How An Post is trying to make its waning mail business relevant again

As more post offices are threatened with closure, the semi-state’s deliveries division is branching out.

By Killian Woods Reporter, Fora

BANKING, INSURANCE, MOTOR tax, health check-ups – those are just some of the services An Post has been told to consider diversifying into to save hundreds of under-performing branches.

The need for An Post to broaden its operations – highlighted by a recent working group spearheaded by businessman Bobby Kerr - has come as the demand for its core service of delivering mail has declined with the shift to emails and electronic billing.

Since mail volumes hit their peak in 2007, deliveries have dropped 40%. Between 2007 and 2010, 198 post office branches nationwide closed down, with a further 24 net closures between 2011 and 2014.

The organisation’s own incoming chairman, Dermot Divilly, has admitted its mail business is fast becoming unsustainable.

Nevertheless, An Post hasn’t given up on returning its deliveries business to strength, looking to reinvent with new services.

“We’re not sitting here doing nothing. We are making every attempt to diversify,” Liam O’Sullivan, An Post’s director of mails operations, told Fora.

“What we’re contending with is a worldwide postal-industry decline; it’s not just happening here.

“There is a massive challenge here … it is already happening to us. It isn’t competition in the form of another company delivering letters, it is the digital revolution that is our main competitor.”

150325_M1_240-9 Liam O'Sullivan
Source: Mark Maxwell


In order to claim a larger share of the deliveries business, An Post is aggressively moving into areas such as freight shipment, as well as providing proxy address services for consumers to edge out newer players like Parcel Motel.

O’Sullivan said the goal was for each new offering to be profit-making in its own right.

“Moving into freight is a bold step for us because it’s something we haven’t done before, but with the decline we’ve had in our mails business, it’s a logical step.

“We did a good bit of market research on this among SMEs, and those small businesses told us that their exports are growing and they’re expecting them to grow even further in 2017.

“We want to help SMEs export to the UK and Europe and export more, but we’re also hoping to encourage existing SMEs that don’t export at all to do so by removing the barriers for them.”

Getting an edge

In order to make a dent in the market with its new products, An Post plans to compete aggressively with existing players on both price and overall service.

O’Sullivan said its freight product, Post Logistics, would tempt SMEs away from existing freight carriers as it offered smaller firms a one-stop solution.

“The whole thing is online. Up to midnight, you can make a booking and we will collect it from you the next day and transport it the rest of the way to our freight partners DB Schenker, who will take it on the rest of the journey.”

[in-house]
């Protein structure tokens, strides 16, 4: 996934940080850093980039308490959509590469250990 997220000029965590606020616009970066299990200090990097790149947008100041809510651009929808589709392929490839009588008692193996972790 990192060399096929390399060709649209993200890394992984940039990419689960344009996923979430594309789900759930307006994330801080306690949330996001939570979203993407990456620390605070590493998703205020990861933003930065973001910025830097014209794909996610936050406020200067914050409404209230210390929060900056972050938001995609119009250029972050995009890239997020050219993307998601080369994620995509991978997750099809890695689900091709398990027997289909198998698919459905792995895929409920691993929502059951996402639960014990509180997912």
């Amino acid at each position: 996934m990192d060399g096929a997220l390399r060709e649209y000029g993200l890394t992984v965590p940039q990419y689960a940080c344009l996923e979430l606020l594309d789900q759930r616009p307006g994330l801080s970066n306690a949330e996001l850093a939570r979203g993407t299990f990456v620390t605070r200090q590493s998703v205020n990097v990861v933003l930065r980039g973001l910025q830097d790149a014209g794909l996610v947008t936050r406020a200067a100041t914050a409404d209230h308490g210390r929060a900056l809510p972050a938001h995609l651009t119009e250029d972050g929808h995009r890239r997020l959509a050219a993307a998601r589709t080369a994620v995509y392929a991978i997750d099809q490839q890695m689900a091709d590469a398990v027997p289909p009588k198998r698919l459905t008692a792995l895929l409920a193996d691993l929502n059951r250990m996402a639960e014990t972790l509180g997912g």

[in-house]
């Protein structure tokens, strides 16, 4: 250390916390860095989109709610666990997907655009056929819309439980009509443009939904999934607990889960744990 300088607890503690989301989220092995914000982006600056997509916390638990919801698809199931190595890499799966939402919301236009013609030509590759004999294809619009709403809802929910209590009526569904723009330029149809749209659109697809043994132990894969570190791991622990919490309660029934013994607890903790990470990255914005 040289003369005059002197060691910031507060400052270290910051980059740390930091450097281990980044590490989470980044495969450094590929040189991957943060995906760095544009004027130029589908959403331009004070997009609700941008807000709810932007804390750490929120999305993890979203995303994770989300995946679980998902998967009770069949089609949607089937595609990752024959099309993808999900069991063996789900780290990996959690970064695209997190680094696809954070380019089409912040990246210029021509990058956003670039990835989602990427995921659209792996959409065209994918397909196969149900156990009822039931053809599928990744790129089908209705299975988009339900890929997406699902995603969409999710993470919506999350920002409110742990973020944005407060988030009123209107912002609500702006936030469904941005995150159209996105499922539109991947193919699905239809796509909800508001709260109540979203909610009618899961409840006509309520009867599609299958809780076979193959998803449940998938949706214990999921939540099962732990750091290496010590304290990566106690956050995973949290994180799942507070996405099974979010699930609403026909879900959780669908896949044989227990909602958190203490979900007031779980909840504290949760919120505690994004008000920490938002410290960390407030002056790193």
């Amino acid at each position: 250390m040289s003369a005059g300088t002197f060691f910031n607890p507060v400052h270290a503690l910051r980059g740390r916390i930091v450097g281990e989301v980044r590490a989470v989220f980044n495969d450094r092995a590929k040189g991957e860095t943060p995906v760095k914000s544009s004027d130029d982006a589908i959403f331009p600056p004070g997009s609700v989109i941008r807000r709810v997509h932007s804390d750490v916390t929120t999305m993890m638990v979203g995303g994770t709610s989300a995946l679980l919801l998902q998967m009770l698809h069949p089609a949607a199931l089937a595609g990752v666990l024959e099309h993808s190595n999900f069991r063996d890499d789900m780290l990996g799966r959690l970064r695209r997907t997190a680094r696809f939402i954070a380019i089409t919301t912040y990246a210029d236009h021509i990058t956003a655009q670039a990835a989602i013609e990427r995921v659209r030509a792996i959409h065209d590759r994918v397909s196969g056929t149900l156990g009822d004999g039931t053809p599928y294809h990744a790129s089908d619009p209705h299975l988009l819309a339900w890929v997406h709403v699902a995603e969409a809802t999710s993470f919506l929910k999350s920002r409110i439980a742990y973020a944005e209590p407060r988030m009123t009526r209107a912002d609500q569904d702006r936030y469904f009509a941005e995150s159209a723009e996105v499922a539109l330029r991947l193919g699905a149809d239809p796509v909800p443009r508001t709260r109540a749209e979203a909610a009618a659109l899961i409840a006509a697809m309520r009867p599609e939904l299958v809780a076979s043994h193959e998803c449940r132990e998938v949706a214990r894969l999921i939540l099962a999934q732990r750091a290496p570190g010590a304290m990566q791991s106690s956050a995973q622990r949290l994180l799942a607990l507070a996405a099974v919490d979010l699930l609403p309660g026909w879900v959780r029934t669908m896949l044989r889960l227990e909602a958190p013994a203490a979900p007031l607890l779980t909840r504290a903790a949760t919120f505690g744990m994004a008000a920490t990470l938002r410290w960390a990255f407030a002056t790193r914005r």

Source: An Post

He added that unlike competitors, An Post doesn’t charge by weight, instead pricing shipments based on a flat per-pallet fee. Insurance can also be bought as an add-on during bookings.

Eating Parcel Motel’s lunch

Two new mail products see An Post trying to take business from Parcel Motel, which first launched in Ireland in 2012. Its services include any-time parcel pickups via secure central delivery points, which can only be opened using a passcode sent via text.

The company also offers a proxy address service for deliveries from online stores that don’t deliver to Ireland. Parcel Motel instead receives parcels to its UK warehouse, from which they are forwarded on to the Republic.

An Post’s DeliveryBox is the equivalent of a Parcel Motel box that can be installed at your home. The weather-resistant box, which only the owner and a postman can access, costs €70.

Some 20,000 DeliveryBoxes have been sold by An Post since the launch of the product, which is also aimed at making it easier for customers to return goods bought online.

“Roughly 40% of online shopping is returned,” O’Sullivan said. “If you have a DeliveryBox, you can actually put your resealed package back in the box and next time we’re delivering we will collect your mail from the box for free.”

Another product launched this year by An Post that goes head to head with Parcel Motel is AddressPal, which also allows Irish customers to buy from online retailers that only deliver to the UK.

Delivery Box An Post A DeliveryBox installed at someone's home
Source: An Post

Changing face of An Post

O’Sullivan, who joined An Post more than 30 years ago and rose through the ranks until he took over the mails division in 2009, said he has already seen “dramatic change” at the semi-state during his career.

He added that he was under no illusions that An Post’s new offerings were big enough to turn the organisation around.

“A successful freight business or strong success in parcels and packets is not going to outweigh the level of the revenue loss in the core letter business, because the sheer scale of the losses there are extraordinary,” he said.

Nevertheless, An Post has more delivery offerings in the pipeline – although O’Sullivan was tight-lipped about exactly what would be coming in 2017.

“We’ve seen competitors come into our business area over the last 30 years, so now it’s nice to go into other people’s business areas too.

“I don’t like to tip off the competition to what we’re going to do next, because Parcel Motel didn’t exactly ring us up and tell us, ‘We’re thinking of doing this.’ We’re commercial, so we have to watch out for ourselves.”